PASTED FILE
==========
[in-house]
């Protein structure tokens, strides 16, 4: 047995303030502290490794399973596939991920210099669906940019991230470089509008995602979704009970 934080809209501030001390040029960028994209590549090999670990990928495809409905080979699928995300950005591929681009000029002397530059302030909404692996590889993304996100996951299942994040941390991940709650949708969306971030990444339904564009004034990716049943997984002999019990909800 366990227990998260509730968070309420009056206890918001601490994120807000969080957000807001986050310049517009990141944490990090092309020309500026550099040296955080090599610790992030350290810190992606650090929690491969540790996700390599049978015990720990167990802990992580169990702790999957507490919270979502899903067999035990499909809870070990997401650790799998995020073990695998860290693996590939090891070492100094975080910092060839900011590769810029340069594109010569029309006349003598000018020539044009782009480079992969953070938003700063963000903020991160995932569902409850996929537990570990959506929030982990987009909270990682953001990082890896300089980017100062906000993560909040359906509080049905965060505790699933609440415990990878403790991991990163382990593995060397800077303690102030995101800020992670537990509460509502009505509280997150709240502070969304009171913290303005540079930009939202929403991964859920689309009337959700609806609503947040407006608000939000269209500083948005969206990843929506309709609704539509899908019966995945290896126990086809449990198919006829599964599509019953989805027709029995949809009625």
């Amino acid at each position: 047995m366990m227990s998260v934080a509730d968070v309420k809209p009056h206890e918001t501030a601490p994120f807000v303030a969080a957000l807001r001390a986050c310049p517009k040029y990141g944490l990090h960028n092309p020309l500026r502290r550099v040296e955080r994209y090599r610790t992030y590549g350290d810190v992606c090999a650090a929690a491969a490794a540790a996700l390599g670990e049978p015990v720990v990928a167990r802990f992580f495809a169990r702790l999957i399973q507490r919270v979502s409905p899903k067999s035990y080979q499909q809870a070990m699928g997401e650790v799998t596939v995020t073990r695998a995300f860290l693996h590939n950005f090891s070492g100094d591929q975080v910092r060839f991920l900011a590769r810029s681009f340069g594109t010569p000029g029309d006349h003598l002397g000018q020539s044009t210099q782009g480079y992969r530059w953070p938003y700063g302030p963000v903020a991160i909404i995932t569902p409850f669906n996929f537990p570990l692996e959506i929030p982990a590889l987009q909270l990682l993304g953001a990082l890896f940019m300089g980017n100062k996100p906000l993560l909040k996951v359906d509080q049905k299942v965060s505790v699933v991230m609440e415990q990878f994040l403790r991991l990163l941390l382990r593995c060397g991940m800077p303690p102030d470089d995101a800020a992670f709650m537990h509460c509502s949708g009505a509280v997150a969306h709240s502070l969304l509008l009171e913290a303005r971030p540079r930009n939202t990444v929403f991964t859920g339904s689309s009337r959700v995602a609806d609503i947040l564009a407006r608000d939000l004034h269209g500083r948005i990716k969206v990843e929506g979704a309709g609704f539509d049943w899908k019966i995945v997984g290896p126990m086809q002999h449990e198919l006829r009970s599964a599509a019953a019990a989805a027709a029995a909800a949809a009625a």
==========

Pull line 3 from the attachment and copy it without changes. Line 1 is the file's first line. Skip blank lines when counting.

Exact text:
């Amino acid at each position: 047995m366990m227990s998260v934080a509730d968070v309420k809209p009056h206890e918001t501030a601490p994120f807000v303030a969080a957000l807001r001390a986050c310049p517009k040029y990141g944490l990090h960028n092309p020309l500026r502290r550099v040296e955080r994209y090599r610790t992030y590549g350290d810190v992606c090999a650090a929690a491969a490794a540790a996700l390599g670990e049978p015990v720990v990928a167990r802990f992580f495809a169990r702790l999957i399973q507490r919270v979502s409905p899903k067999s035990y080979q499909q809870a070990m699928g997401e650790v799998t596939v995020t073990r695998a995300f860290l693996h590939n950005f090891s070492g100094d591929q975080v910092r060839f991920l900011a590769r810029s681009f340069g594109t010569p000029g029309d006349h003598l002397g000018q020539s044009t210099q782009g480079y992969r530059w953070p938003y700063g302030p963000v903020a991160i909404i995932t569902p409850f669906n996929f537990p570990l692996e959506i929030p982990a590889l987009q909270l990682l993304g953001a990082l890896f940019m300089g980017n100062k996100p906000l993560l909040k996951v359906d509080q049905k299942v965060s505790v699933v991230m609440e415990q990878f994040l403790r991991l990163l941390l382990r593995c060397g991940m800077p303690p102030d470089d995101a800020a992670f709650m537990h509460c509502s949708g009505a509280v997150a969306h709240s502070l969304l509008l009171e913290a303005r971030p540079r930009n939202t990444v929403f991964t859920g339904s689309s009337r959700v995602a609806d609503i947040l564009a407006r608000d939000l004034h269209g500083r948005i990716k969206v990843e929506g979704a309709g609704f539509d049943w899908k019966i995945v997984g290896p126990m086809q002999h449990e198919l006829r009970s599964a599509a019953a019990a989805a027709a029995a909800a949809a009625a």